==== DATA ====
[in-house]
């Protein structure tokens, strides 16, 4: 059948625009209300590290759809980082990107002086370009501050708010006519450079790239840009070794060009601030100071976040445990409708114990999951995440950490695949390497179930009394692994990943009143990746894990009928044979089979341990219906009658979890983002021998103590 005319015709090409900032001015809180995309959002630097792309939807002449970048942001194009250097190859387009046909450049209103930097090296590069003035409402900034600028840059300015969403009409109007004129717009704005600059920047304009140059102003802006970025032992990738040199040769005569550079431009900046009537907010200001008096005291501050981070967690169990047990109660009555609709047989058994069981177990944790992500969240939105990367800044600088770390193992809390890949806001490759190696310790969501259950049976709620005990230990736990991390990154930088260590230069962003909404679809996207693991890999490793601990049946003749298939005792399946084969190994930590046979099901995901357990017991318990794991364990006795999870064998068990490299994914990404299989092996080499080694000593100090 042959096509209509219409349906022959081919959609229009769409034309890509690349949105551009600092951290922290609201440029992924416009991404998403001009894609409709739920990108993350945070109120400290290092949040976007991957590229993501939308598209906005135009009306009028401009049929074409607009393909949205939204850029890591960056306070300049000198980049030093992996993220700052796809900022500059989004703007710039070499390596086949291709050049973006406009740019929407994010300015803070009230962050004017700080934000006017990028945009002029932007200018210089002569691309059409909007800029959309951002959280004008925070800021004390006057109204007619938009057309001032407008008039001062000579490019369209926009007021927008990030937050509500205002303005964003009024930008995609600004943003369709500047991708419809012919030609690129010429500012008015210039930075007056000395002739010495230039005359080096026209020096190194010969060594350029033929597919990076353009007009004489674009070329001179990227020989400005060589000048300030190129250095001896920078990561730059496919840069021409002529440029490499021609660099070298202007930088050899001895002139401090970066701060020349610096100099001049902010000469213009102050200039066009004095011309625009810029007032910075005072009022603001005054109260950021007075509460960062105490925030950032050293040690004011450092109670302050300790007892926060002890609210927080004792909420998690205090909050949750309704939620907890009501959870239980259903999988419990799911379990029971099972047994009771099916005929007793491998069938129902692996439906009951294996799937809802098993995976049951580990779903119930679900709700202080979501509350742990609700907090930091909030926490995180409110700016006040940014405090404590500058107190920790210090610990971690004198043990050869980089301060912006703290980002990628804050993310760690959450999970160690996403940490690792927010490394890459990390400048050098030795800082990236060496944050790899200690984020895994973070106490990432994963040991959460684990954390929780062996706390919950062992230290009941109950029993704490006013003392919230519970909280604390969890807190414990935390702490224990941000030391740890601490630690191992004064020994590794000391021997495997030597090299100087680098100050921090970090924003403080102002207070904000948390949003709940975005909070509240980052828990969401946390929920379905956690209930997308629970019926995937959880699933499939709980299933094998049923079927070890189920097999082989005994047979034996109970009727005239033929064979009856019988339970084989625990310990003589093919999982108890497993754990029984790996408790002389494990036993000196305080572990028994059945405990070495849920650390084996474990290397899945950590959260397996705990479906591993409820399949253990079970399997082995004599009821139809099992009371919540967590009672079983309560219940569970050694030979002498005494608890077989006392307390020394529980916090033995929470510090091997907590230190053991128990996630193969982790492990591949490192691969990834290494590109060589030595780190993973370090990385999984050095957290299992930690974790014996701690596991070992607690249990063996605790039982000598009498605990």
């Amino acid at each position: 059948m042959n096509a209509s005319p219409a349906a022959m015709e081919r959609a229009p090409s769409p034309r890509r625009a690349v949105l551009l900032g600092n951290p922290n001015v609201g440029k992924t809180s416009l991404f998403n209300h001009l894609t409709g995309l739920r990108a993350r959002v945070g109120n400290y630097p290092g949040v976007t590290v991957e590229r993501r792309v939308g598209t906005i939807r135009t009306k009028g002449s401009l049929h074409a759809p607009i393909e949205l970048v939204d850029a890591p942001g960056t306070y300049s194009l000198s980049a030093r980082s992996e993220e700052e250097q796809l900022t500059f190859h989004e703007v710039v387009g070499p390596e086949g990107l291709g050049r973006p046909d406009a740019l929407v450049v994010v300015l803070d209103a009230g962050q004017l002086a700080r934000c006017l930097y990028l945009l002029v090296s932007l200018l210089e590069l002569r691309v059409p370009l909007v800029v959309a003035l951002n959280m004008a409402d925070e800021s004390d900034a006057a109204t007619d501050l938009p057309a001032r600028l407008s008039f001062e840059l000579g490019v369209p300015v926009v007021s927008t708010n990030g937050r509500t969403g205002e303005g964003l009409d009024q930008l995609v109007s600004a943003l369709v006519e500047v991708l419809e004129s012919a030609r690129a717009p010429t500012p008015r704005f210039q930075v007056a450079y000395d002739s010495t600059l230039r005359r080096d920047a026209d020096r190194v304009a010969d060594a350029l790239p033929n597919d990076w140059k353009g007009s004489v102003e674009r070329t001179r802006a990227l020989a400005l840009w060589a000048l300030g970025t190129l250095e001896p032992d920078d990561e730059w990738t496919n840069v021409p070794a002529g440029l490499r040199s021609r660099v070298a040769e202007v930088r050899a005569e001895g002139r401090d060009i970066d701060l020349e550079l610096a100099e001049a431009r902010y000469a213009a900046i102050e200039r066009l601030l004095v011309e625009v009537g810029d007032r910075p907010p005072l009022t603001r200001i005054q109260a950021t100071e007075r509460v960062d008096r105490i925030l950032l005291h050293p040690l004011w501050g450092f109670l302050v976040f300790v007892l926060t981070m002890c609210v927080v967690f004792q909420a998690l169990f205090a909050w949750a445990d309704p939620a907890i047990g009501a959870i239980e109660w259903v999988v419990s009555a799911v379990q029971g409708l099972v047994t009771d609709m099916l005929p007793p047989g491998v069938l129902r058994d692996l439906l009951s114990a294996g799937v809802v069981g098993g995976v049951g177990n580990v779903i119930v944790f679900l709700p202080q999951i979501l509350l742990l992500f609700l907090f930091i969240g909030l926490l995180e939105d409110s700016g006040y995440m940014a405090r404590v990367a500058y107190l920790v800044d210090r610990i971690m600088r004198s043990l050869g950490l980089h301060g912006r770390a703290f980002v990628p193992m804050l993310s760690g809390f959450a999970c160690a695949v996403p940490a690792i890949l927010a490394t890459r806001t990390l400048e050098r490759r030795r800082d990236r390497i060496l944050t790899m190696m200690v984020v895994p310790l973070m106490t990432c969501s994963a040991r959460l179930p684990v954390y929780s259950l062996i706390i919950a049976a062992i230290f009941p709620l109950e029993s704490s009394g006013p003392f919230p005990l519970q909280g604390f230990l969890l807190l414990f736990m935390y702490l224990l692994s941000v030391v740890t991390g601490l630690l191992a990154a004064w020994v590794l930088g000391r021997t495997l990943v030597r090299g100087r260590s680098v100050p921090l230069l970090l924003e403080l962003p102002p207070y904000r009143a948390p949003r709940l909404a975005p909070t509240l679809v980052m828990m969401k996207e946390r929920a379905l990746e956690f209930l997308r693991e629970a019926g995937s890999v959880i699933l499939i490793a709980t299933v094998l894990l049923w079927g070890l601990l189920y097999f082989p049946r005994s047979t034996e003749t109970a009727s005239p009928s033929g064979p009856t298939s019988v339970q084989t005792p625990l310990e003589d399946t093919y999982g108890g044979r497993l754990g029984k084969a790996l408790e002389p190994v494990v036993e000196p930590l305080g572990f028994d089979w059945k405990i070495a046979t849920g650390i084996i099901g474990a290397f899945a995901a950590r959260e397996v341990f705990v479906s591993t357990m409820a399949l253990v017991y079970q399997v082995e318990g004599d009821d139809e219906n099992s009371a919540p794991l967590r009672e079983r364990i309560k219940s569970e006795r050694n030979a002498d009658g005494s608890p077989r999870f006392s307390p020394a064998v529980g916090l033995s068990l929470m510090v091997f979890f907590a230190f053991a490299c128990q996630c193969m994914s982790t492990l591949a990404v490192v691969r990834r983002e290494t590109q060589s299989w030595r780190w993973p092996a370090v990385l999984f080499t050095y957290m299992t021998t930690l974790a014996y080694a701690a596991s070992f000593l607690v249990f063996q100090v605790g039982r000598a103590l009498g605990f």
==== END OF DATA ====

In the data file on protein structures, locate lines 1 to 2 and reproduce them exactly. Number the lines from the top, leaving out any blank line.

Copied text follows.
[in-house]
């Protein structure tokens, strides 16, 4: 059948625009209300590290759809980082990107002086370009501050708010006519450079790239840009070794060009601030100071976040445990409708114990999951995440950490695949390497179930009394692994990943009143990746894990009928044979089979341990219906009658979890983002021998103590 005319015709090409900032001015809180995309959002630097792309939807002449970048942001194009250097190859387009046909450049209103930097090296590069003035409402900034600028840059300015969403009409109007004129717009704005600059920047304009140059102003802006970025032992990738040199040769005569550079431009900046009537907010200001008096005291501050981070967690169990047990109660009555609709047989058994069981177990944790992500969240939105990367800044600088770390193992809390890949806001490759190696310790969501259950049976709620005990230990736990991390990154930088260590230069962003909404679809996207693991890999490793601990049946003749298939005792399946084969190994930590046979099901995901357990017991318990794991364990006795999870064998068990490299994914990404299989092996080499080694000593100090 042959096509209509219409349906022959081919959609229009769409034309890509690349949105551009600092951290922290609201440029992924416009991404998403001009894609409709739920990108993350945070109120400290290092949040976007991957590229993501939308598209906005135009009306009028401009049929074409607009393909949205939204850029890591960056306070300049000198980049030093992996993220700052796809900022500059989004703007710039070499390596086949291709050049973006406009740019929407994010300015803070009230962050004017700080934000006017990028945009002029932007200018210089002569691309059409909007800029959309951002959280004008925070800021004390006057109204007619938009057309001032407008008039001062000579490019369209926009007021927008990030937050509500205002303005964003009024930008995609600004943003369709500047991708419809012919030609690129010429500012008015210039930075007056000395002739010495230039005359080096026209020096190194010969060594350029033929597919990076353009007009004489674009070329001179990227020989400005060589000048300030190129250095001896920078990561730059496919840069021409002529440029490499021609660099070298202007930088050899001895002139401090970066701060020349610096100099001049902010000469213009102050200039066009004095011309625009810029007032910075005072009022603001005054109260950021007075509460960062105490925030950032050293040690004011450092109670302050300790007892926060002890609210927080004792909420998690205090909050949750309704939620907890009501959870239980259903999988419990799911379990029971099972047994009771099916005929007793491998069938129902692996439906009951294996799937809802098993995976049951580990779903119930679900709700202080979501509350742990609700907090930091909030926490995180409110700016006040940014405090404590500058107190920790210090610990971690004198043990050869980089301060912006703290980002990628804050993310760690959450999970160690996403940490690792927010490394890459990390400048050098030795800082990236060496944050790899200690984020895994973070106490990432994963040991959460684990954390929780062996706390919950062992230290009941109950029993704490006013003392919230519970909280604390969890807190414990935390702490224990941000030391740890601490630690191992004064020994590794000391021997495997030597090299100087680098100050921090970090924003403080102002207070904000948390949003709940975005909070509240980052828990969401946390929920379905956690209930997308629970019926995937959880699933499939709980299933094998049923079927070890189920097999082989005994047979034996109970009727005239033929064979009856019988339970084989625990310990003589093919999982108890497993754990029984790996408790002389494990036993000196305080572990028994059945405990070495849920650390084996474990290397899945950590959260397996705990479906591993409820399949253990079970399997082995004599009821139809099992009371919540967590009672079983309560219940569970050694030979002498005494608890077989006392307390020394529980916090033995929470510090091997907590230190053991128990996630193969982790492990591949490192691969990834290494590109060589030595780190993973370090990385999984050095957290299992930690974790014996701690596991070992607690249990063996605790039982000598009498605990």